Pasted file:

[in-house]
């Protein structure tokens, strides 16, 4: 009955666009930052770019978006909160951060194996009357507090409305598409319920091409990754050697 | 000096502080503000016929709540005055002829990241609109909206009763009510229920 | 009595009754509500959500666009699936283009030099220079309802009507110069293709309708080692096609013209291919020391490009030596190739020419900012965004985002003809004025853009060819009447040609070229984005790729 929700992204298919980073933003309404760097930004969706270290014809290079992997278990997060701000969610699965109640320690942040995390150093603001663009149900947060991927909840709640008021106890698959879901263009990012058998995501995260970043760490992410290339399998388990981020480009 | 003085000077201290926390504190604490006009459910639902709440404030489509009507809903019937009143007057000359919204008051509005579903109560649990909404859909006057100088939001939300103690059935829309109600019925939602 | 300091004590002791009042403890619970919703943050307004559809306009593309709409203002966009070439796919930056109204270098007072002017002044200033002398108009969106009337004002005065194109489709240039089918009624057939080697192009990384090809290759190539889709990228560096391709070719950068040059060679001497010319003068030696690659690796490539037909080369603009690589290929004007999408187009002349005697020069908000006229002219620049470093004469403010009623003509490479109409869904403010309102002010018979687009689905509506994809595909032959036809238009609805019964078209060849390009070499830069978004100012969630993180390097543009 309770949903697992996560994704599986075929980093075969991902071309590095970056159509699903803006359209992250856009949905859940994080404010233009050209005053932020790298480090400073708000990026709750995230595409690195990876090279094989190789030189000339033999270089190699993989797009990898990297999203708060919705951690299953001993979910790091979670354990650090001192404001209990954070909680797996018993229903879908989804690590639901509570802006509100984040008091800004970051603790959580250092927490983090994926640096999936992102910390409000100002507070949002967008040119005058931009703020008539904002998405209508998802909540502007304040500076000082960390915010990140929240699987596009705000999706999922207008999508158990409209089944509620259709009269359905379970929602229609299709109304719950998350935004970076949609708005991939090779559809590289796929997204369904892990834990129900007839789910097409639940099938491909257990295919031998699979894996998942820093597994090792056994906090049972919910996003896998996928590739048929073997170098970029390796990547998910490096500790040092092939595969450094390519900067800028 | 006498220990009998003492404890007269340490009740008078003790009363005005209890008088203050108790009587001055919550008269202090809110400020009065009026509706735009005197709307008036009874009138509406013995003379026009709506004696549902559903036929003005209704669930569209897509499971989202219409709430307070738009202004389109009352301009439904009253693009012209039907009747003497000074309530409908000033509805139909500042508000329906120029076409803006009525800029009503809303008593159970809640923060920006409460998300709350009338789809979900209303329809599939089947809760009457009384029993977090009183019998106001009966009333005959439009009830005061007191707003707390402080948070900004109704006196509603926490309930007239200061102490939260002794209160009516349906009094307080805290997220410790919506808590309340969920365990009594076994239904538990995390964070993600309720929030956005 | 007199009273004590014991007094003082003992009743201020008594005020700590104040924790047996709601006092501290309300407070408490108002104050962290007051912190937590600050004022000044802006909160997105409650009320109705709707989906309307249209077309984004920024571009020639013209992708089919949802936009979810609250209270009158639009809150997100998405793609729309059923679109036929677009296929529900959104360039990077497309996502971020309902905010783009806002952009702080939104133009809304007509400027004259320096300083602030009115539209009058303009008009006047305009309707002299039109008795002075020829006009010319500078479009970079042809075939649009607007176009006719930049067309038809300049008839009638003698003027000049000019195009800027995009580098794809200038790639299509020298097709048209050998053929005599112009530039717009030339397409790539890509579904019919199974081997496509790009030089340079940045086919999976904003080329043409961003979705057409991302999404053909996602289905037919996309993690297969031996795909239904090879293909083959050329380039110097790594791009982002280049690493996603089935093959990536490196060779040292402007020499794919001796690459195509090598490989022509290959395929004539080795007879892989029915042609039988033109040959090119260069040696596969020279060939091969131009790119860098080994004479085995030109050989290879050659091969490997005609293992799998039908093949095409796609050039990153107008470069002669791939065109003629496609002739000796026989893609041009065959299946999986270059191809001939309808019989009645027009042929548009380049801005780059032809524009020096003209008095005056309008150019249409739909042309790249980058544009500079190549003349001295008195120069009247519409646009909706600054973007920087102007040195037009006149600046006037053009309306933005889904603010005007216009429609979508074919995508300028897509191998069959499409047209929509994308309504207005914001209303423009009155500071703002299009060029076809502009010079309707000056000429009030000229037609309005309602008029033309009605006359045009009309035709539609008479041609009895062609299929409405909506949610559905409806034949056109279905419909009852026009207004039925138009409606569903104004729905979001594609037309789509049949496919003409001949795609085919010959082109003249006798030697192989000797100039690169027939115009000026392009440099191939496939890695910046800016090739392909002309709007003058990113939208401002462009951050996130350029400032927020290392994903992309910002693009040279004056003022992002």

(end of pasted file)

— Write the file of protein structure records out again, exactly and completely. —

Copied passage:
[in-house]
């Protein structure tokens, strides 16, 4: 009955666009930052770019978006909160951060194996009357507090409305598409319920091409990754050697 | 000096502080503000016929709540005055002829990241609109909206009763009510229920 | 009595009754509500959500666009699936283009030099220079309802009507110069293709309708080692096609013209291919020391490009030596190739020419900012965004985002003809004025853009060819009447040609070229984005790729 929700992204298919980073933003309404760097930004969706270290014809290079992997278990997060701000969610699965109640320690942040995390150093603001663009149900947060991927909840709640008021106890698959879901263009990012058998995501995260970043760490992410290339399998388990981020480009 | 003085000077201290926390504190604490006009459910639902709440404030489509009507809903019937009143007057000359919204008051509005579903109560649990909404859909006057100088939001939300103690059935829309109600019925939602 | 300091004590002791009042403890619970919703943050307004559809306009593309709409203002966009070439796919930056109204270098007072002017002044200033002398108009969106009337004002005065194109489709240039089918009624057939080697192009990384090809290759190539889709990228560096391709070719950068040059060679001497010319003068030696690659690796490539037909080369603009690589290929004007999408187009002349005697020069908000006229002219620049470093004469403010009623003509490479109409869904403010309102002010018979687009689905509506994809595909032959036809238009609805019964078209060849390009070499830069978004100012969630993180390097543009 309770949903697992996560994704599986075929980093075969991902071309590095970056159509699903803006359209992250856009949905859940994080404010233009050209005053932020790298480090400073708000990026709750995230595409690195990876090279094989190789030189000339033999270089190699993989797009990898990297999203708060919705951690299953001993979910790091979670354990650090001192404001209990954070909680797996018993229903879908989804690590639901509570802006509100984040008091800004970051603790959580250092927490983090994926640096999936992102910390409000100002507070949002967008040119005058931009703020008539904002998405209508998802909540502007304040500076000082960390915010990140929240699987596009705000999706999922207008999508158990409209089944509620259709009269359905379970929602229609299709109304719950998350935004970076949609708005991939090779559809590289796929997204369904892990834990129900007839789910097409639940099938491909257990295919031998699979894996998942820093597994090792056994906090049972919910996003896998996928590739048929073997170098970029390796990547998910490096500790040092092939595969450094390519900067800028 | 006498220990009998003492404890007269340490009740008078003790009363005005209890008088203050108790009587001055919550008269202090809110400020009065009026509706735009005197709307008036009874009138509406013995003379026009709506004696549902559903036929003005209704669930569209897509499971989202219409709430307070738009202004389109009352301009439904009253693009012209039907009747003497000074309530409908000033509805139909500042508000329906120029076409803006009525800029009503809303008593159970809640923060920006409460998300709350009338789809979900209303329809599939089947809760009457009384029993977090009183019998106001009966009333005959439009009830005061007191707003707390402080948070900004109704006196509603926490309930007239200061102490939260002794209160009516349906009094307080805290997220410790919506808590309340969920365990009594076994239904538990995390964070993600309720929030956005 | 007199009273004590014991007094003082003992009743201020008594005020700590104040924790047996709601006092501290309300407070408490108002104050962290007051912190937590600050004022000044802006909160997105409650009320109705709707989906309307249209077309984004920024571009020639013209992708089919949802936009979810609250209270009158639009809150997100998405793609729309059923679109036929677009296929529900959104360039990077497309996502971020309902905010783009806002952009702080939104133009809304007509400027004259320096300083602030009115539209009058303009008009006047305009309707002299039109008795002075020829006009010319500078479009970079042809075939649009607007176009006719930049067309038809300049008839009638003698003027000049000019195009800027995009580098794809200038790639299509020298097709048209050998053929005599112009530039717009030339397409790539890509579904019919199974081997496509790009030089340079940045086919999976904003080329043409961003979705057409991302999404053909996602289905037919996309993690297969031996795909239904090879293909083959050329380039110097790594791009982002280049690493996603089935093959990536490196060779040292402007020499794919001796690459195509090598490989022509290959395929004539080795007879892989029915042609039988033109040959090119260069040696596969020279060939091969131009790119860098080994004479085995030109050989290879050659091969490997005609293992799998039908093949095409796609050039990153107008470069002669791939065109003629496609002739000796026989893609041009065959299946999986270059191809001939309808019989009645027009042929548009380049801005780059032809524009020096003209008095005056309008150019249409739909042309790249980058544009500079190549003349001295008195120069009247519409646009909706600054973007920087102007040195037009006149600046006037053009309306933005889904603010005007216009429609979508074919995508300028897509191998069959499409047209929509994308309504207005914001209303423009009155500071703002299009060029076809502009010079309707000056000429009030000229037609309005309602008029033309009605006359045009009309035709539609008479041609009895062609299929409405909506949610559905409806034949056109279905419909009852026009207004039925138009409606569903104004729905979001594609037309789509049949496919003409001949795609085919010959082109003249006798030697192989000797100039690169027939115009000026392009440099191939496939890695910046800016090739392909002309709007003058990113939208401002462009951050996130350029400032927020290392994903992309910002693009040279004056003022992002």